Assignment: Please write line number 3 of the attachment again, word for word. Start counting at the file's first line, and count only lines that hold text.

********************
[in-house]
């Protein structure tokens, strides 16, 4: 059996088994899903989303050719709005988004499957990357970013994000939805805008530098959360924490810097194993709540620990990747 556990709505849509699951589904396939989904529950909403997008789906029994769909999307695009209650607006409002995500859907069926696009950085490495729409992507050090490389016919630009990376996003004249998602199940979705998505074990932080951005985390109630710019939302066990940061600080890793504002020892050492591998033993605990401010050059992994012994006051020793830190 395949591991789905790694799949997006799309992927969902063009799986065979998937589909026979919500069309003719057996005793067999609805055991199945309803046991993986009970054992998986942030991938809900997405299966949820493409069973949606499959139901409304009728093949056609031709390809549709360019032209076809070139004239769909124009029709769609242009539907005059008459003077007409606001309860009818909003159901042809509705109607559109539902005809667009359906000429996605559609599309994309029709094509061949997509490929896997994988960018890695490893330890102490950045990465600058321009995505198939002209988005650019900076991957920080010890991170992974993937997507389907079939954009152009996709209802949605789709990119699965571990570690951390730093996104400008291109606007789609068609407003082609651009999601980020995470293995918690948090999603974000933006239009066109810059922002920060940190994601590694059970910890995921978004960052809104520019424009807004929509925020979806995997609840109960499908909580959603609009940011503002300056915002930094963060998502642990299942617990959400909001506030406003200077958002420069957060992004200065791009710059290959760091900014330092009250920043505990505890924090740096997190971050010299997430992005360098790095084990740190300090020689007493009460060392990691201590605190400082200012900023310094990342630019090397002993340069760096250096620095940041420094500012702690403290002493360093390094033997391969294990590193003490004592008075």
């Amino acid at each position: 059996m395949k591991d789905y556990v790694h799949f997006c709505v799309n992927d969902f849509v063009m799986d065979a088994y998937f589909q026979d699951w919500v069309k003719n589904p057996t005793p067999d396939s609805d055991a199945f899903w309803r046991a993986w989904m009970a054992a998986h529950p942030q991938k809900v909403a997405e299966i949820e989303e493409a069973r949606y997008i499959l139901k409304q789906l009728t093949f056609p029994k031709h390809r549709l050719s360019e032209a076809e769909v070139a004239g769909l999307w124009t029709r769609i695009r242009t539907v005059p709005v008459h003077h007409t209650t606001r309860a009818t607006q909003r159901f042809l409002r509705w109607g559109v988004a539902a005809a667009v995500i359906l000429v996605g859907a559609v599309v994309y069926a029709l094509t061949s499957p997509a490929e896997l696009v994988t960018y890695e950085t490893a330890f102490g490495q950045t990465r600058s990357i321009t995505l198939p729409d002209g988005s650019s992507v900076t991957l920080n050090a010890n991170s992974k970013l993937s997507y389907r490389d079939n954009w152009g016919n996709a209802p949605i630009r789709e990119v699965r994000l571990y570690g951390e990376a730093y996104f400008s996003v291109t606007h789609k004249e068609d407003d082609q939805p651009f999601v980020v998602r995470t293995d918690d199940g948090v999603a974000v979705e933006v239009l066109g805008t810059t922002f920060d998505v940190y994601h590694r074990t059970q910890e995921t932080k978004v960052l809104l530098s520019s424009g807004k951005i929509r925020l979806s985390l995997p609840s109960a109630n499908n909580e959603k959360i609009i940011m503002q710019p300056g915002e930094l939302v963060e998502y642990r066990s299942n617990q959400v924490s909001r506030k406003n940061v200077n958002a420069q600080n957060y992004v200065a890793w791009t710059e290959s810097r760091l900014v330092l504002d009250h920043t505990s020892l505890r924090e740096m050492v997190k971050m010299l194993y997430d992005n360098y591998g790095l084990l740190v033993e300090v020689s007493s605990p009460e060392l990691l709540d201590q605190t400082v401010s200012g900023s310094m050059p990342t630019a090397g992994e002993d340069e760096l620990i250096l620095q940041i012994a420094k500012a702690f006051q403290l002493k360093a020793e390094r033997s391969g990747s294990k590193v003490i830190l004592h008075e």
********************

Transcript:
């Amino acid at each position: 059996m395949k591991d789905y556990v790694h799949f997006c709505v799309n992927d969902f849509v063009m799986d065979a088994y998937f589909q026979d699951w919500v069309k003719n589904p057996t005793p067999d396939s609805d055991a199945f899903w309803r046991a993986w989904m009970a054992a998986h529950p942030q991938k809900v909403a997405e299966i949820e989303e493409a069973r949606y997008i499959l139901k409304q789906l009728t093949f056609p029994k031709h390809r549709l050719s360019e032209a076809e769909v070139a004239g769909l999307w124009t029709r769609i695009r242009t539907v005059p709005v008459h003077h007409t209650t606001r309860a009818t607006q909003r159901f042809l409002r509705w109607g559109v988004a539902a005809a667009v995500i359906l000429v996605g859907a559609v599309v994309y069926a029709l094509t061949s499957p997509a490929e896997l696009v994988t960018y890695e950085t490893a330890f102490g490495q950045t990465r600058s990357i321009t995505l198939p729409d002209g988005s650019s992507v900076t991957l920080n050090a010890n991170s992974k970013l993937s997507y389907r490389d079939n954009w152009g016919n996709a209802p949605i630009r789709e990119v699965r994000l571990y570690g951390e990376a730093y996104f400008s996003v291109t606007h789609k004249e068609d407003d082609q939805p651009f999601v980020v998602r995470t293995d918690d199940g948090v999603a974000v979705e933006v239009l066109g805008t810059t922002f920060d998505v940190y994601h590694r074990t059970q910890e995921t932080k978004v960052l809104l530098s520019s424009g807004k951005i929509r925020l979806s985390l995997p609840s109960a109630n499908n909580e959603k959360i609009i940011m503002q710019p300056g915002e930094l939302v963060e998502y642990r066990s299942n617990q959400v924490s909001r506030k406003n940061v200077n958002a420069q600080n957060y992004v200065a890793w791009t710059e290959s810097r760091l900014v330092l504002d009250h920043t505990s020892l505890r924090e740096m050492v997190k971050m010299l194993y997430d992005n360098y591998g790095l084990l740190v033993e300090v020689s007493s605990p009460e060392l990691l709540d201590q605190t400082v401010s200012g900023s310094m050059p990342t630019a090397g992994e002993d340069e760096l620990i250096l620095q940041i012994a420094k500012a702690f006051q403290l002493k360093a020793e390094r033997s391969g990747s294990k590193v003490i830190l004592h008075e």